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More than 70 years ago, a surgeon named Charles Brenton Huggins made a game-changing discovery about prostate cancer: in men who had the disease, tamping down levels of testosterone caused their cancer to regress.
Huggins and others soon confirmed that testosterone acts as a gas pedal for cancer growth in the prostate. At the time, there were no drug treatments for cancer because researchers simply didn’t believe that cancer cells could be chemically bullied out of the rampant growth that characterized them. Instead, the assumption was that cancer cells carried some sort of self-contained mechanism that made them divide willy-nilly. Huggins’s work showed for the very first time that cancers can also be driven by chemical or hormonal signals. The discovery earned him the Nobel Prize in 1966, and today, treating prostate cancer that has spread almost universally starts with testosterone deprivation.
Testosterone is an androgen, or male sex hormone, and although there are a handful of others, it’s the one that is present at the highest levels in men’s bodies, along with its close cousin, dihydrotestosterone (DHT). The prostate, a walnut-shaped gland that sits above the penis and produces a fluid that nourishes sperm, is something of a slave to androgens—it needs these hormones to develop properly and to function in adulthood. Androgens exert their power in the prostate by docking onto a special receptor called the androgen receptor (AR). When they do so, the receptor changes shape in a way that allows it to turn other genes on and off. With the AR as puppet master, this cascade of signals spurs prostate cells to divide and grow.
When this process goes awry and prostate cells turn cancerous, their androgen dependence continues, at least at first—and that’s why curbing androgen activity is at first such an effective treatment. Drug treatments that do this, often by blocking hormones’ interactions with the androgen receptor, are referred to as chemical or medical castration. In the past, before such drugs were available, surgical castration was used to the same end, but it is rarely used today.
The problem is that androgen deprivation therapy comes with a serious glitch: for virtually all men with prostate cancer, whether after decades or mere months of treatment, it eventually stops working. At that point, the cancer revs back up into progression mode, even though patients have little or no detectable testosterone coursing through their blood. For decades scientists were stumped about why prostate cancer develops resistance to this treatment and morphs into an androgen-independent form. But recent research is pointing to a culprit: a rogue version of the androgen receptor called AR-V7.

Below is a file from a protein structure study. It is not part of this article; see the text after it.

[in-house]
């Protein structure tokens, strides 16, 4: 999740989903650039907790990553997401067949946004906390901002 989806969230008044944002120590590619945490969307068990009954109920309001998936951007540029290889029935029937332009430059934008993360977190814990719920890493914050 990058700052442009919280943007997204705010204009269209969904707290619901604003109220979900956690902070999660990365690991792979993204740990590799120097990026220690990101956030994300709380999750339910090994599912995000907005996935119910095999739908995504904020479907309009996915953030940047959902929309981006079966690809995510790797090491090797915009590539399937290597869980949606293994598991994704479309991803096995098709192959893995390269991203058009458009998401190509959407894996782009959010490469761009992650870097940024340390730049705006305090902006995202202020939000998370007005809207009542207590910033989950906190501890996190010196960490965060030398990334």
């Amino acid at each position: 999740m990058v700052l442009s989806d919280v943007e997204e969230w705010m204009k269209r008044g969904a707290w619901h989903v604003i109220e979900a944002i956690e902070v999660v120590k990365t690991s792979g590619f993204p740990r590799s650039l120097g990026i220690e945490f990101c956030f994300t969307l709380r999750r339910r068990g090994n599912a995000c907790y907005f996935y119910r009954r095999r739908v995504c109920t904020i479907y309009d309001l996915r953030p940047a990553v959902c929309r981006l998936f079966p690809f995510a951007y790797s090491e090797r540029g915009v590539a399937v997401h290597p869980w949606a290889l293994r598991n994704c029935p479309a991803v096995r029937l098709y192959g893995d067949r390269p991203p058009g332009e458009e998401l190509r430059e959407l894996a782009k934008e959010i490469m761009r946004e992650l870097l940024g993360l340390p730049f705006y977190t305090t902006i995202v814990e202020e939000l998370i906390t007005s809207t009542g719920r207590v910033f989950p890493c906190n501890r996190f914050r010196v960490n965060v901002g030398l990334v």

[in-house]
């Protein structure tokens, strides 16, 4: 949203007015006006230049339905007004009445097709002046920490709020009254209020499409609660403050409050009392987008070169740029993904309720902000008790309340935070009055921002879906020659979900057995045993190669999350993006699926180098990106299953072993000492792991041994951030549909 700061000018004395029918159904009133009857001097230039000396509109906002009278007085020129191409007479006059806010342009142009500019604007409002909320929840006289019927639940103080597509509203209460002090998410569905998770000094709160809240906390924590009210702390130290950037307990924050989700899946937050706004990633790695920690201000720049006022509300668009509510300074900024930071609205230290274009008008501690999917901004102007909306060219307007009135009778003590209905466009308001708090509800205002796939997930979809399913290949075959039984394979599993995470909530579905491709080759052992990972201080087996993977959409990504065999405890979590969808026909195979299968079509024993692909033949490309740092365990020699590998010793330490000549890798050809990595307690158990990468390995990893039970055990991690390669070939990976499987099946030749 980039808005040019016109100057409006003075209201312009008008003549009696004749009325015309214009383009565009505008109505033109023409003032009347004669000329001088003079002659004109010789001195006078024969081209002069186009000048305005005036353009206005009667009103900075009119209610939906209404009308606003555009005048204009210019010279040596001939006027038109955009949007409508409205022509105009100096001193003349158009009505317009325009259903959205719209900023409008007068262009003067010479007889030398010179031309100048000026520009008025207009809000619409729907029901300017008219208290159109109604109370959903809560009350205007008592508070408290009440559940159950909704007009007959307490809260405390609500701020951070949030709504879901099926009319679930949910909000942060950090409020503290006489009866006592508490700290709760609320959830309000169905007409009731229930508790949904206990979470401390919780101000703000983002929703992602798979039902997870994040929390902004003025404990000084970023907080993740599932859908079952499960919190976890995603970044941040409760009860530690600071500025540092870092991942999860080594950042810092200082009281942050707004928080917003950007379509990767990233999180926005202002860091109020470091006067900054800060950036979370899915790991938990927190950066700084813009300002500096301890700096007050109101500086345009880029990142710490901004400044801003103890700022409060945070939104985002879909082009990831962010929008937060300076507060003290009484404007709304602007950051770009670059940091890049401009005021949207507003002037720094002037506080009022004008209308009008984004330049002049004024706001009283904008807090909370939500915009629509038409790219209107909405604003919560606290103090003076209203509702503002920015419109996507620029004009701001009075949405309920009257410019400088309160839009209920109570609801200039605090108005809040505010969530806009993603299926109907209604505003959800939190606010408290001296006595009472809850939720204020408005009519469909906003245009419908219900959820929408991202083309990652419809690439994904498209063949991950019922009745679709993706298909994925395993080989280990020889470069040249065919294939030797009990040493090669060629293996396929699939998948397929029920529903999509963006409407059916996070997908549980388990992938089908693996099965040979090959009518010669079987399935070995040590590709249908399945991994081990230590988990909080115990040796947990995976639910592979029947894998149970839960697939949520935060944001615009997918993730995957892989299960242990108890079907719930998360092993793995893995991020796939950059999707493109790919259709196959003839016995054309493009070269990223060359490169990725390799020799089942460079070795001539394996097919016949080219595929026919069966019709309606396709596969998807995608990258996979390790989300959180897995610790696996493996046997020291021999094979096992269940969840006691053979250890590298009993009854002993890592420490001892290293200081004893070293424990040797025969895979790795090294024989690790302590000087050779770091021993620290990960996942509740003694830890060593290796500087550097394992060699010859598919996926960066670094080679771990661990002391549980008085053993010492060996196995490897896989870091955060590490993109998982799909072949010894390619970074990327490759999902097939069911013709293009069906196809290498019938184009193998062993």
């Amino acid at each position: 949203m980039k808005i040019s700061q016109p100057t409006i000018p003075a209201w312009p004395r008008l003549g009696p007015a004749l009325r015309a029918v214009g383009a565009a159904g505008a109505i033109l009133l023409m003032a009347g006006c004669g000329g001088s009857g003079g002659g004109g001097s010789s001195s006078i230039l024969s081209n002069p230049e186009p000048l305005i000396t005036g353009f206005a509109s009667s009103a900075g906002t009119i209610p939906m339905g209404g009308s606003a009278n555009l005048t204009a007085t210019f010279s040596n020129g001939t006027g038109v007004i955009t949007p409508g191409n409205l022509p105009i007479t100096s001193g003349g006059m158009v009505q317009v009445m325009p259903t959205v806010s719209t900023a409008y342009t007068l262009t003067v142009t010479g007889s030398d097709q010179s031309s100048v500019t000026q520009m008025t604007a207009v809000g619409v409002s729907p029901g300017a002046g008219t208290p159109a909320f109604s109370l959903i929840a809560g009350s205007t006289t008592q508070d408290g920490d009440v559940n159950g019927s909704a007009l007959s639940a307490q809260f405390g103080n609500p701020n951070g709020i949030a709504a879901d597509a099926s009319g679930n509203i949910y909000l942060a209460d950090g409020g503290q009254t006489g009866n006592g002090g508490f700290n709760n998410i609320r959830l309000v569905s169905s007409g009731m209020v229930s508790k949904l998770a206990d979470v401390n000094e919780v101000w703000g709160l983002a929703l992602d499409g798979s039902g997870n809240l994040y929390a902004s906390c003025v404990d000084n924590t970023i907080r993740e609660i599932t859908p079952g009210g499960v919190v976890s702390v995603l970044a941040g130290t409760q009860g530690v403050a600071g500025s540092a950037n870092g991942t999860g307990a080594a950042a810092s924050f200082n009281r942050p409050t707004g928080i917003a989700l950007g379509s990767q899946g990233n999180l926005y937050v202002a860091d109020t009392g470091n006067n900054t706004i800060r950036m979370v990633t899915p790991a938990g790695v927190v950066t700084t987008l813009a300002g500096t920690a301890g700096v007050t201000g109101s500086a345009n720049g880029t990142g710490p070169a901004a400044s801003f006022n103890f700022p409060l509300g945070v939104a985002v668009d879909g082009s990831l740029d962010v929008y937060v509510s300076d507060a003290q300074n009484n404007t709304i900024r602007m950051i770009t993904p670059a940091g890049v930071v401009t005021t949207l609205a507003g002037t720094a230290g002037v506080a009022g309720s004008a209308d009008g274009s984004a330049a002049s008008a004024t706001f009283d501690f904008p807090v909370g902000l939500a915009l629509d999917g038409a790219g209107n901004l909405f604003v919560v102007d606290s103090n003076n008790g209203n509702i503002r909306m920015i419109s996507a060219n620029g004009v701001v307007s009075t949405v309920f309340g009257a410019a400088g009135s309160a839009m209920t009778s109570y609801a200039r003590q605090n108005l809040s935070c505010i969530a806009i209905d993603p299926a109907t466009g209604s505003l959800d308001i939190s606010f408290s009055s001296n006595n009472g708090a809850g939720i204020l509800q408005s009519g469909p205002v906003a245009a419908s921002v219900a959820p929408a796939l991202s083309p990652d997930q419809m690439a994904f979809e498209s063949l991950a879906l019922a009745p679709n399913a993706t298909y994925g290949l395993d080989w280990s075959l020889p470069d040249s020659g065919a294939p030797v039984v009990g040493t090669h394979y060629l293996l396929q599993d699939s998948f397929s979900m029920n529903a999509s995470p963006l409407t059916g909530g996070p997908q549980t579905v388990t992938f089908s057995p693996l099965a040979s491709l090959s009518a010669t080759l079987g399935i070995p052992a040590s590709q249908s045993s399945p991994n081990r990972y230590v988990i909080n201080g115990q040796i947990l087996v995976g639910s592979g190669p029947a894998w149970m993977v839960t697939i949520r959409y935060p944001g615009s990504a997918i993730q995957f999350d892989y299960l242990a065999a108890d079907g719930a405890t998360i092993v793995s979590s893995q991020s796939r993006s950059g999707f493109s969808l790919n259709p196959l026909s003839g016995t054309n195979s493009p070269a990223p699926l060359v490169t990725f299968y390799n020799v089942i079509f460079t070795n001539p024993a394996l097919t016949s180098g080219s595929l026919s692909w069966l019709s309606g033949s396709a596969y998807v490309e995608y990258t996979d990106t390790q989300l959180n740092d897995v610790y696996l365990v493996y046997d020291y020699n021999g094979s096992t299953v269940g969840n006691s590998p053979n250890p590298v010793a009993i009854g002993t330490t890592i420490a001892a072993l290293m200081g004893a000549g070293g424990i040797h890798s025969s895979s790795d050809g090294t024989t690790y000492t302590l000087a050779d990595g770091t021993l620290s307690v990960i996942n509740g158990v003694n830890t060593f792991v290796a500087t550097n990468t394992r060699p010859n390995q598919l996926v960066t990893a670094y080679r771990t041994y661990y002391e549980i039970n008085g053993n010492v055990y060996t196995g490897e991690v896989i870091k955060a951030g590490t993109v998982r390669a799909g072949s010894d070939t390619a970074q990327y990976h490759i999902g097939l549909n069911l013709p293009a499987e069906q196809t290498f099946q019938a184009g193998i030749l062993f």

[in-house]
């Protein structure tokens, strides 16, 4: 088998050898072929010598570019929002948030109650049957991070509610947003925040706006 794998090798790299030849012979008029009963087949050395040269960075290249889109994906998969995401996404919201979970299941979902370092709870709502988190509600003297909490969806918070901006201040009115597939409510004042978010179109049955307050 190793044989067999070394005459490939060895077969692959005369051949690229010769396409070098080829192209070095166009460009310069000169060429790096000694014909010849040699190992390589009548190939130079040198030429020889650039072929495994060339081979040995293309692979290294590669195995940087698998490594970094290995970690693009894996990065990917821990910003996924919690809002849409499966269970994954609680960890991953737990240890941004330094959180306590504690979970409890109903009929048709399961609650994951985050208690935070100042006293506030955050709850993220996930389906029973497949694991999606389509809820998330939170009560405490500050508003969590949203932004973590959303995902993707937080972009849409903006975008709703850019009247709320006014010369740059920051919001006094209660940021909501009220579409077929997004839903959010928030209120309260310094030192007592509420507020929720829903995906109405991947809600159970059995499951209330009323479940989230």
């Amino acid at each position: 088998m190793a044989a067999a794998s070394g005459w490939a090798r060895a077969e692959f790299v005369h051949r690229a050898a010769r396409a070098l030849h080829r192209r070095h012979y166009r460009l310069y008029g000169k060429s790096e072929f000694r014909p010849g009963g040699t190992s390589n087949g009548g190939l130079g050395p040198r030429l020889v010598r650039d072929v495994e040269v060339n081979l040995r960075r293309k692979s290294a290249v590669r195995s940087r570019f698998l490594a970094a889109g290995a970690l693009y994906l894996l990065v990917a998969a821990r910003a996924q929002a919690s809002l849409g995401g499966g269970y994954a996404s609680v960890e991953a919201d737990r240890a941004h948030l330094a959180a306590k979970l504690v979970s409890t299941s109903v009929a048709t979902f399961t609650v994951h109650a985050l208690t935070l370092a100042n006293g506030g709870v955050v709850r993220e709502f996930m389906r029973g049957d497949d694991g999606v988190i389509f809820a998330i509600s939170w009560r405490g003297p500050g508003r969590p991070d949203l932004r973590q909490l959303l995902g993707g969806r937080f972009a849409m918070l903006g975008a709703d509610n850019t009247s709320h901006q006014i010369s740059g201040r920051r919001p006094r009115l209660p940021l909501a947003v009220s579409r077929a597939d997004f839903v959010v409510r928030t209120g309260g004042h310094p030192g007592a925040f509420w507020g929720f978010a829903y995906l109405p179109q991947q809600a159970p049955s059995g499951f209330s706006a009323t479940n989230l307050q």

AR-V7 is what biologists call a “splice variant.” Although we generally think of genes as well-defined DNA sequences, each encoding a single protein, most genes actually encode a main version as well as several spin-off versions of a protein. The spin-offs are produced when the DNA-to-protein translation machinery skips around, passing over some segments of the gene. The resulting protein often works differently than the main version.
It turns out that something about androgen deprivation therapy causes the gene translation machinery to ramp up production of AR-V7, until it is as much as 20 times more prevalent than the normal androgen receptor protein. (Researchers don’t know specifically why, beyond the fact that cell processes are startlingly good at finding ways to barrel ahead with what they are programmed to do, even when some human intervention gets in the way.) In the case of AR-V7, the translation machinery skips one key segment, located at the end of the gene. This segment contains the binding site where androgens dock onto the receptor. That stretch acts as a switch that turns the receptor protein on or off. But when the switch isn’t there, the androgen receptor is locked in perpetual on-mode, driving cell growth and division without any brakes.
All of the androgen deprivation therapies—notably, including the two newest ones, abiraterone (Zytiga) and enzalutamide (Xtandi)—target the binding site. So it makes sense that they cease to work when a patient’s body becomes flooded with AR-V7, the stumpy version of the receptor that lacks the binding site. Indeed, prostate cancer patients who carry AR-V7 don’t seem to improve at all when they are given drugs that reduce androgen levels. Now that they understand why, clinicians and researchers believe that by testing patients for AR-V7 it may be possible to clearly predict which drugs will help them and which will do no good at all. Meanwhile, a phase 3 clinical trial currently underway is testing a compound called galeterone, which targets androgen receptors by degrading them entirely, not by blocking their binding site. In theory, AR-V7 would not be able to prevent such a therapy from working.
So far, tests for whether a patient’s tumor is producing AR-V7 are still experimental, but several research teams say they are hard at work trying to bring such a test to the clinic. Once it becomes available, a patient’s doctor would be able to tell in minutes whether he should continue with androgen deprivation drugs or instead try a completely different approach, such as chemotherapy or immunotherapy. Even when AR-V7 testing does become widely available, it will be just one component in a patient’s discussion with his doctor about the most appropriate treatment for him.